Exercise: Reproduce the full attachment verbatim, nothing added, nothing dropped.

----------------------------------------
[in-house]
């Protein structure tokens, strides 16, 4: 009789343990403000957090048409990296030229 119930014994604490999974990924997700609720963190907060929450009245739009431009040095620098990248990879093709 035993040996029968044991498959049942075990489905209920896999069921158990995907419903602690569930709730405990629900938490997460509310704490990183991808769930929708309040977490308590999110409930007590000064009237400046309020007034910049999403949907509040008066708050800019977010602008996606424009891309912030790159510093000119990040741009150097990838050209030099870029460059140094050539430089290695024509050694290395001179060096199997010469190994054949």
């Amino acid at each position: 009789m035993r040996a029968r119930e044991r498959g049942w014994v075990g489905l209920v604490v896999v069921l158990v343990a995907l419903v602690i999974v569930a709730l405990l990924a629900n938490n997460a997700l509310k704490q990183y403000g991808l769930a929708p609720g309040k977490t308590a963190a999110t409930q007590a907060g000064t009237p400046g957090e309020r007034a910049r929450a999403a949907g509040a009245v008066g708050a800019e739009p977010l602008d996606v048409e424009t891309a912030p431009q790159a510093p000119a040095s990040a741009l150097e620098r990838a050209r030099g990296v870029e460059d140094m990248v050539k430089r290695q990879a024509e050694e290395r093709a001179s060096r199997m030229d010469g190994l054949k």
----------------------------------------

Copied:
[in-house]
């Protein structure tokens, strides 16, 4: 009789343990403000957090048409990296030229 119930014994604490999974990924997700609720963190907060929450009245739009431009040095620098990248990879093709 035993040996029968044991498959049942075990489905209920896999069921158990995907419903602690569930709730405990629900938490997460509310704490990183991808769930929708309040977490308590999110409930007590000064009237400046309020007034910049999403949907509040008066708050800019977010602008996606424009891309912030790159510093000119990040741009150097990838050209030099870029460059140094050539430089290695024509050694290395001179060096199997010469190994054949």
């Amino acid at each position: 009789m035993r040996a029968r119930e044991r498959g049942w014994v075990g489905l209920v604490v896999v069921l158990v343990a995907l419903v602690i999974v569930a709730l405990l990924a629900n938490n997460a997700l509310k704490q990183y403000g991808l769930a929708p609720g309040k977490t308590a963190a999110t409930q007590a907060g000064t009237p400046g957090e309020r007034a910049r929450a999403a949907g509040a009245v008066g708050a800019e739009p977010l602008d996606v048409e424009t891309a912030p431009q790159a510093p000119a040095s990040a741009l150097e620098r990838a050209r030099g990296v870029e460059d140094m990248v050539k430089r290695q990879a024509e050694e290395r093709a001179s060096r199997m030229d010469g190994l054949k």